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This Mexico City café was the favourite haunt of Latin America’s biggest icons

November 16, 2019


At one table in Café La Habana, Fidel Casto and Ché Guevara would plot revolution. At another, Gabriel García Marquez could be seen scribbling into his notebook. Mexico’s current president, Andrés Manuel López Obrador, used to read quietly in the corner, while punk poet laureate Patti Smith once performed here in homage to the Chilean author Roberto Bolaño, another regular who immortalized the café in one of his novels.  

There can’t be many cafés in the world as steeped in history as La Habana.

A quiet establishment founded in Mexico City’s Juárez neighborhood in 1952, it looks pretty unremarkable from the outside. Step inside, however, and it feels like entering a 1950s film set. With wooden furniture and large black-and-white photos of Havana lining the sepia walls, the decor has hardly changed in almost seven decades.2

Few people know La Habana’s history better than 76-year-old Ricardo Mendoza, who first visited in 1970 and has studied its past extensively while working here for the last 17 years. Over a flaky Mexican pastry and a glass of La Habana’s signature drink – two shots of espresso topped with condensed milk – Mendoza tells me it was founded by a diminutive Spaniard known as “El Centavo”, who came here from Cuba and had developed a taste for gambling.

“He liked to play cards and one day he lost heavily and had to sell the café. Since then it’s changed hands several times,” Mendoza says.  


Located near a Cuban neighbourhood home to several cigar factories, La Habana proved a convenient spot for a young Fidel Castro to hang out without drawing attention to himself. Having led a thwarted uprising in his homeland four years earlier, Castro began to rendezvous with Ché Guevara here in 1956 when they were planning the Cuban Revolution. 

“Fidel was known as cuate, the Spanish term for buddy, because the Cuban secret service were after him, so he couldn’t go by his real name. He rented a number of properties in the area. He was stockpiling firearms and would keep 10 or 20 rifles at each place, so that if one house were raided he wouldn’t lose all of them,” Mendoza tells me. 

“Fidel used to meet people here to make plans but he’d only stay for 10 minutes at a time. He wouldn’t sit here eating or smoking cigars. He’d meet Ché and others for a quick coffee and perhaps not even finish it before leaving because of the danger he was in. He couldn’t stay anywhere for long.”5

 They soon left for Cuba, but as the years went by La Habana’s popularity only grew. 

“A lot of journalists used to come here because all the most important newspaper offices were nearby. Artists started showing up because they knew a lot of entertainment reporters came here. If they hadn’t made the papers for a few months they’re turn up and buy the reporters coffee to make sure they were in the next day’s edition,” Mendoza says.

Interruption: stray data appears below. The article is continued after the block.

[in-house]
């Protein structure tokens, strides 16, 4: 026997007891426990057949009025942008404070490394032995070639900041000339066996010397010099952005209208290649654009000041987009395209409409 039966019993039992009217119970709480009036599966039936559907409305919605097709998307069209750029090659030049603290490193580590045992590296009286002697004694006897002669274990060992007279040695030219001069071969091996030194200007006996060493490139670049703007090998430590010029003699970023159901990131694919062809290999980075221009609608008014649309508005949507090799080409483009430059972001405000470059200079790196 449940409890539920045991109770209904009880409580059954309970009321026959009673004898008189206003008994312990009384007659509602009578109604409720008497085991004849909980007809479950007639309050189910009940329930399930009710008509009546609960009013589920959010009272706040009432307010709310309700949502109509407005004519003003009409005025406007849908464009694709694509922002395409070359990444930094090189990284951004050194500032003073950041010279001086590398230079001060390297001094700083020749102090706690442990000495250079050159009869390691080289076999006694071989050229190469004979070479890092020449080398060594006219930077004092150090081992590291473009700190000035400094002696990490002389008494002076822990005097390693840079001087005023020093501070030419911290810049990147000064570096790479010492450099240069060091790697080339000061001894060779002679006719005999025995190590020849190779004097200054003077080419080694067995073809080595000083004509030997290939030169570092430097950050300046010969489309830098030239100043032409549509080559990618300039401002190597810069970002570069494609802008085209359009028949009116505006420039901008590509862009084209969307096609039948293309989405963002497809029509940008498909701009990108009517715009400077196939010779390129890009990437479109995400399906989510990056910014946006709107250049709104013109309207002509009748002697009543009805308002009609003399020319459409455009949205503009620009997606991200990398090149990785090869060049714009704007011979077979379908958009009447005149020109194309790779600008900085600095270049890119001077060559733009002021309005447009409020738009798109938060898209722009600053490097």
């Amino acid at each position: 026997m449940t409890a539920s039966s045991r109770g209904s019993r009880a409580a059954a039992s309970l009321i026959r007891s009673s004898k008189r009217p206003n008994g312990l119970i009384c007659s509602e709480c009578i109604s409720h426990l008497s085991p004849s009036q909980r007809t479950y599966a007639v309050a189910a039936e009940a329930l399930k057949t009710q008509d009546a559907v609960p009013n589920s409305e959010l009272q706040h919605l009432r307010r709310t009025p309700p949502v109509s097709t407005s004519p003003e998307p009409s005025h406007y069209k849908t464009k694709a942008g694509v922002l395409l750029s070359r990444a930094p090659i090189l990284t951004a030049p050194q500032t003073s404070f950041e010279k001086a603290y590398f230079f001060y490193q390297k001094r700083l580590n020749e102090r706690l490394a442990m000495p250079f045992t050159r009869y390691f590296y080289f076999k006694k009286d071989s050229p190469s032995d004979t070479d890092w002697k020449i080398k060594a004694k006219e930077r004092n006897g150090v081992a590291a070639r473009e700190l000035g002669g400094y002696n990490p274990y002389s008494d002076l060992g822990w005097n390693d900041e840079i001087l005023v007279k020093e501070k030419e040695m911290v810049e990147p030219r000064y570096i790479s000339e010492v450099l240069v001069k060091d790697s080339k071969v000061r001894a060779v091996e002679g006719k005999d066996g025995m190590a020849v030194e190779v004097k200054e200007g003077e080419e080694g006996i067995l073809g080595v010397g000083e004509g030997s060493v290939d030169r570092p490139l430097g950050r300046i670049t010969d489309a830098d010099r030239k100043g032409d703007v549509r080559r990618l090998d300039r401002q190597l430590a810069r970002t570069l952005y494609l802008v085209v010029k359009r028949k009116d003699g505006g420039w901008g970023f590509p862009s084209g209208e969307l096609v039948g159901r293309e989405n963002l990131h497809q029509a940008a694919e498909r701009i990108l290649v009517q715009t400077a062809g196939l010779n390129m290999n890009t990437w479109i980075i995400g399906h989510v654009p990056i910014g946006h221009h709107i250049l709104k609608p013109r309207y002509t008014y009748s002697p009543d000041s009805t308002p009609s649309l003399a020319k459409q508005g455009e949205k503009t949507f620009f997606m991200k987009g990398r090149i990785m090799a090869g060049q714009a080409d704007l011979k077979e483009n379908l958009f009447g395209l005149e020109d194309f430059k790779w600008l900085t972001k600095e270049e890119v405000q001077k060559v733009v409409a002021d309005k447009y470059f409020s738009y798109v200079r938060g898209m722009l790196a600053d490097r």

The café’s proximity to government offices also made it a popular hangout for public officials, he adds: “A lot of politicians would come here to be seen, especially at election time, to make sure they’d appear in the papers.”16

Even Mexico’s president, Andrés Manuel López Obrador, a veteran leftist and former Mexico City mayor who won a landslide election last year, used to be regular. 

“Other politicians come in with six or seven armed bodyguards and they won’t let anyone come near their tables, but he would come alone and read quietly in the corner, drinking his coffee. He would speak to anyone who approached him or take photos with them,” Mendoza says.

Today, La Habana has a loyal clientele of local teachers, doctors and priests, among others, but draws surprisingly few tourists. Those who do come from abroad tend to be drawn by its mythical status in literary circles. 7

Colombia’s Gabriel García Márquez, widely considered Latin America’s greatest ever author, used to visit and is rumoured to have drafted part of his magic realism masterpiece, One Hundred Years of Solitude, here. He and the Mexican poet Octavio Paz, who both won the Nobel Prize for Literature, would come to mingle with other writers, Mendoza says. The conservative Paz would often argue with the more bohemian Roberto Bolaño, who was at the forefront of the city’s infrarealist movement. 

“Roberto Bolaño arrived from Chile without any money. He came to the café and, because it was cheap and they would let him stay for hours at a time, he ended up writing his book here, as well as some of his poems and short stories,” Mendoza tells me.

Bolaño was particularly fond of the chilaquiles at La Habana and was so enamored with the place that he included it in his classic 1998 novel The Savage Detectives, under the name Café Quito. That thinly-veiled reference has made it a Mecca for his fans.

“Students come from countries like Chile, Argentina and Colombia just to see where Roberto Bolaño used to write,” Mendoza says with pride. 13

Legendary singer-songwriter Patti Smith was so inspired by Bolaño’s work that she not only tracked down the café, but in 2017 she performed and exhibited her photography there in the Café La Habana sessions, thus becoming the latest in a long line of iconic visitors.